The Placement Unit at the School of Computing & Mathematics at The University of Huddersfield is an extremely busy office environment. The Unit is staffed on a full- and part-time basis by administrative and academic staff respectively, responsible for helping some 200+ sandwich course students secure one-year placements in industry every year. Besides dealing with students seeking placements - involving processes in skilling-up, preparing students to apply and administering the recruitment cycle - the Unit also supports those already on placement - involving processes in assessment, monitoring and problem-solving. Contact with companies occurs via all media - post, fax, phone, email and face-to-face - though chiefly by telephone which causes frequent interruptions. The outright winners in the interruption stakes, however, are the students for whom the Unit has an 'open door' policy between 10am and 4pm. For this reason alone the Unit was selected as an ideal focus for our next investigation of long-term office procedures.

In the process of our investigations a further opportunity presented itself - the Unit was to undergo major change. The MaPPiT Project [1] had just been launched at the School. Part of the project remit was to develop a process support system for the Placement Unit in line with a generic process model of placement activity. The decision was taken to purchase Lotus Notes to build the system. The application of our 4Rs framework was one of the methods chosen to analyse the current situation. The expectation was that we could uncover low-level issues to be addressed by Notes.

The following diagrams in figures 9-11 exemplify the potential for the activity triggers to be seriously delayed - sometimes indefinitely - had they been left to be resolved by outside companies.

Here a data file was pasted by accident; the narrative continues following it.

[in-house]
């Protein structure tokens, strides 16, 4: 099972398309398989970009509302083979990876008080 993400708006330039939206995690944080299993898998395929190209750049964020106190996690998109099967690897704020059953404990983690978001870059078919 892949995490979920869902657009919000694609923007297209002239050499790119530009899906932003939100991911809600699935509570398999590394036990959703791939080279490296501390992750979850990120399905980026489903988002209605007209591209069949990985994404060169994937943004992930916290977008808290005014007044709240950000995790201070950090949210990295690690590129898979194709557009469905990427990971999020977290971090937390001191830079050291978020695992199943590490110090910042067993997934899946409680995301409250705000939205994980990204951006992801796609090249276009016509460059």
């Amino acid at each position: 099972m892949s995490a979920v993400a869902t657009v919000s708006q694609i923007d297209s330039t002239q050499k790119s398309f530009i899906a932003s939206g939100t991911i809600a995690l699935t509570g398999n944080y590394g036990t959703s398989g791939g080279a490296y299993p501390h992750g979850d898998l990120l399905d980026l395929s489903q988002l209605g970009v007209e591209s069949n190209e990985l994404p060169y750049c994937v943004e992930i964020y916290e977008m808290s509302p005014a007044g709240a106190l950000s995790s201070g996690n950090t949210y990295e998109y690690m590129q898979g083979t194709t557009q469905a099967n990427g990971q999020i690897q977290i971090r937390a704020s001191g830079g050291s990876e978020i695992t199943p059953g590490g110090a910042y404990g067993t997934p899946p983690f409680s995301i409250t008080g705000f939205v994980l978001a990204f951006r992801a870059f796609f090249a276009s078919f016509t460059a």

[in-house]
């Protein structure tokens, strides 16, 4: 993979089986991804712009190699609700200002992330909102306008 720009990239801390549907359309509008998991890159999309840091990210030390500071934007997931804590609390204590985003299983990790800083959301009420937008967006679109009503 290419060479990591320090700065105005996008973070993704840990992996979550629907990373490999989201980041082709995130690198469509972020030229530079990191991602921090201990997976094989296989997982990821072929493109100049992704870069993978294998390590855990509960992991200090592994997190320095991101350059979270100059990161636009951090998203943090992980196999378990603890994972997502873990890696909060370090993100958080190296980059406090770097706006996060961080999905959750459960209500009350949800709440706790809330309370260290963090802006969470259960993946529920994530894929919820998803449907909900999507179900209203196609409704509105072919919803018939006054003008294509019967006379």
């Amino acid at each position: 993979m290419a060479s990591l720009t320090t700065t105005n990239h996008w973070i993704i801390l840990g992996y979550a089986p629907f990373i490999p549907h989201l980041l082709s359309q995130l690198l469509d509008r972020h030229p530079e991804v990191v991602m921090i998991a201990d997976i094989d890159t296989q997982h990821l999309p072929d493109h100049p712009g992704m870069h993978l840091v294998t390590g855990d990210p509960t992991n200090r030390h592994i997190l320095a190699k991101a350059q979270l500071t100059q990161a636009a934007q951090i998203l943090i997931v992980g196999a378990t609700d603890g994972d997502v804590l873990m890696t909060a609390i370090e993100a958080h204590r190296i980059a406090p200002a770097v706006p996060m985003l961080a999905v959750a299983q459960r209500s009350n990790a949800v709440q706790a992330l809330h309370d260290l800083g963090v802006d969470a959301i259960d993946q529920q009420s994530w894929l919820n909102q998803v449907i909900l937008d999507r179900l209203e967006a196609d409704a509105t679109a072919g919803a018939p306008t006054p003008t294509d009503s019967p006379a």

Example 3 - job adverts

The establishment of a new placement starts with the initial request from a company for a placement student. This is shown in figure 9 and we can see that it is a 4Rs pattern, but with a two stage response. Recall that one of the dangers of multi-stage responses was that the triggers at and are often similar, leading to problems. We were thus particularly looking for these.

Figure 9. Initial job advert

In this process the request is initiated by the company. Many regular placement providers themselves diarise to send the Unit placement details and requirements for the forthcoming year. They 'drive' the process by setting deadlines for the Unit and the students via closing dates for applications. Another group of companies have already been triggered into sending a job description by a standard letter from the Unit. The Unit maintains a diary and companies are contacted on a fortnightly basis with the standard letter. The Unit's work commences when job descriptions are received. So we looked at and asked the administrative staff how they would know if details failed to arrive, thus breaking the chain of activities. At present the only back-up is the diary so a time delay occurs between the failure occurring and the next fortnightly, and sometimes monthly, check for responses from the previous month's companies. A follow-on question would be - how do you remember to look in the diary? At present the answer is that the paper-based diary remains highly visible on the Placement Officer's desk. However, as the year progressed, we noticed the diary being checked less and less.

We turn now to the next activity of 'Record Details' which, ideally, should directly follow on from the first activity. This class of trigger is insecure as it is liable to interruptions - a common occurrence in the Unit. The staff member then has to remember what to do next. Usually there is the environmental cue of paper on the desk - jotted down from a phone call, or a fax copy or a letter - or an open email message on screen. The follow-on question was asked - what if you do not record the fact of the receipt of details in the diary? Another staff member could check the diary, see the assumed non-receipt of details and annoy a company intensely by chasing for details already sent in unless that person knew to double-check the Job Adverts Log (Response b) first, or to check the company file for the ad. All this checking should nevertheless be unnecessary. The scenario is one of much paper-chasing.